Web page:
I’ve commented earlier that many economic forecasts seem to assume reversion to the mean – here, meaning average economic growth over the last two decades. For a great example, go to the Wall Street Journal and admire the GDP growth rates projected for Q3 2009 through Q2 2010, marching happily up and to the right. (The numbers are 0.6%, 1.8%, 2.3%, and 2.8%.) This recession is different, however, and even if there is a mean to revert to after U.S. households decide how much they want to save, there’s no telling how long it will take.
For one perspective, the Carnegie Endowment for International Peace had a session at the end of April featuring a few IMF economists. Marco Terrones (link to PowerPoint at the bottom of the page) looked at the typical duration of a recession and the ensuing recovery. The duration of recovery is measured to the point at which the economy reaches its previous peak output (the output level when the recession began – December 2007 in our case). He looked at 122 recessions since 1960.
Terrones’s key point was that recessions last longer, and take longer to recover from, if they are linked to financial crises or if they are globally synchronized, for reasons that are probably evident to our readers: popping credit bubbles lead to an increase in the savings rate, dampening consumption; and globally synchronized recessions mean that no country can export its way back to growth. On average (slide 5), a recession that is both linked to a financial crisis and globally synchronized will last three quarters longer than normal (seven rather than four), and recovery, measured from the beginning of the recession, will take seven quarters longer than normal (fourteen rather than seven). (There is obviously some correlation there, since the longer the recession, the more ground needs to be made up.) Those are just averages, but projecting onto our experience that means recovery would start in Q4 2009, but we would not reach our peak (December 2007) output level until late 2011. Since the workforce will have grown by a few percent in the interim, unemployment would not reach December 2007 levels – if ever – for another year or two.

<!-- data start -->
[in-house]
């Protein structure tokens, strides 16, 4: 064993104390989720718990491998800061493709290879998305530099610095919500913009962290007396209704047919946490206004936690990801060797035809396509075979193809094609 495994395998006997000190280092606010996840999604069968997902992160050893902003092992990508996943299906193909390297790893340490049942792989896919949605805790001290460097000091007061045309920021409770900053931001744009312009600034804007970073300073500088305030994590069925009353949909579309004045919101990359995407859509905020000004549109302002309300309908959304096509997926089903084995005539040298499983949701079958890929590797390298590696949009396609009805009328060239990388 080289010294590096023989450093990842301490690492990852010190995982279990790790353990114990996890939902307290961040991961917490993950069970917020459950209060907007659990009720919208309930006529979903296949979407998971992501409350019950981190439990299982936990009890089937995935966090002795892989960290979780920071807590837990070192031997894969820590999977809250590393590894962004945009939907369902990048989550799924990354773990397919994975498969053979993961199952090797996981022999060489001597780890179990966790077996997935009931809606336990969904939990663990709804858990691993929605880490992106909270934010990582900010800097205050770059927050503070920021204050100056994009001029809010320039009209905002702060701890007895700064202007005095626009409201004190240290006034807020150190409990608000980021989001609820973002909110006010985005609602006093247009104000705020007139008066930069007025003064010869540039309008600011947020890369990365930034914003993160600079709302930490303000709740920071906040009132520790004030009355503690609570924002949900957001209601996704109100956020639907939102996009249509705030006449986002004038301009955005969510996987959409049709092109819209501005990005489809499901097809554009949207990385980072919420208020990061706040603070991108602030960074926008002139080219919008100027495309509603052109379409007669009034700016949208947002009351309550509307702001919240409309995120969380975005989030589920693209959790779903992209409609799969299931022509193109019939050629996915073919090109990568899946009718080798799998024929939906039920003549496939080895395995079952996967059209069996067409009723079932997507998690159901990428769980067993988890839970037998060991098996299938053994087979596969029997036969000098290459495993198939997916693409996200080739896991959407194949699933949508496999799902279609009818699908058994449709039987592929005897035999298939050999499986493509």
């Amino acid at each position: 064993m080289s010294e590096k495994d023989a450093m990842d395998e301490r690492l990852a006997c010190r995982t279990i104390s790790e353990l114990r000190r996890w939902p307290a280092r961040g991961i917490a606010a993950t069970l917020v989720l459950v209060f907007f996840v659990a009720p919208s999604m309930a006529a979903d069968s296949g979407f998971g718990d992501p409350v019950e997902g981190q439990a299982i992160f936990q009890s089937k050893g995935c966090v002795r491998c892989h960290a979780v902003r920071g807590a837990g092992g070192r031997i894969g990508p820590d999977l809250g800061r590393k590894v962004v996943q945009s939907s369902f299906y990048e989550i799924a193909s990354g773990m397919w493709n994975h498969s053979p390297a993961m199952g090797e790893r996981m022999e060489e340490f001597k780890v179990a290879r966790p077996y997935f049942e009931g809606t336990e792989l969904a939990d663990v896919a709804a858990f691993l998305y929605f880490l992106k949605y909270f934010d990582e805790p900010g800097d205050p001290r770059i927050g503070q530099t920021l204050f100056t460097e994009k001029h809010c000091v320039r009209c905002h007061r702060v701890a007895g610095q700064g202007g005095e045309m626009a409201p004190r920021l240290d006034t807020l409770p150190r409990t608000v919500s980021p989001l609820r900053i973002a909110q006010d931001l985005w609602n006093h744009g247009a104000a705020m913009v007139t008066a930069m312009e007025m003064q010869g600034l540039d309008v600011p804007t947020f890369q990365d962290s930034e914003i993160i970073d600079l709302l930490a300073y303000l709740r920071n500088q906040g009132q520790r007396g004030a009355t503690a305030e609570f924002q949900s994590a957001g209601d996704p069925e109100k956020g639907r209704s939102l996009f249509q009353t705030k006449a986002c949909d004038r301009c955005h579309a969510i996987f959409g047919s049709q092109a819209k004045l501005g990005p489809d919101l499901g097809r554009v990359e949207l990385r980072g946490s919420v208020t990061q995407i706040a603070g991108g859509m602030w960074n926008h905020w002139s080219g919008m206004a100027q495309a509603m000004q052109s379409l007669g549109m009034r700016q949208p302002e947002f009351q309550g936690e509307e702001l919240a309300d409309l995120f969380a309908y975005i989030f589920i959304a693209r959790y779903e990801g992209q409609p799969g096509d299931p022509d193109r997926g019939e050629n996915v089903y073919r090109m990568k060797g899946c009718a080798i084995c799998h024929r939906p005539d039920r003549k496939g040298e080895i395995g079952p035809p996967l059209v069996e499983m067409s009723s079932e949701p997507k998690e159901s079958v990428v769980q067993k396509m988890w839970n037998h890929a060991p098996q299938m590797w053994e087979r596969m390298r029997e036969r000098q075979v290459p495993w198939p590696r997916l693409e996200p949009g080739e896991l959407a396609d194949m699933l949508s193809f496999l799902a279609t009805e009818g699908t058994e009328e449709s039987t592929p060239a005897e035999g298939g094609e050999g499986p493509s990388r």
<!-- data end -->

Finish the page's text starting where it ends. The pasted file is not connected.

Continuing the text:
Seven quarters of contraction and seven of recovery to previous peak don’t seem that bad. Of course, this is still just an estimate based on data going back to 1960, and there is nothing in that time period like what the world is going through today.
This analysis is covered in greater detail in Chapter 3 of the IMF’s April World Economic Outlook.
By James Kwak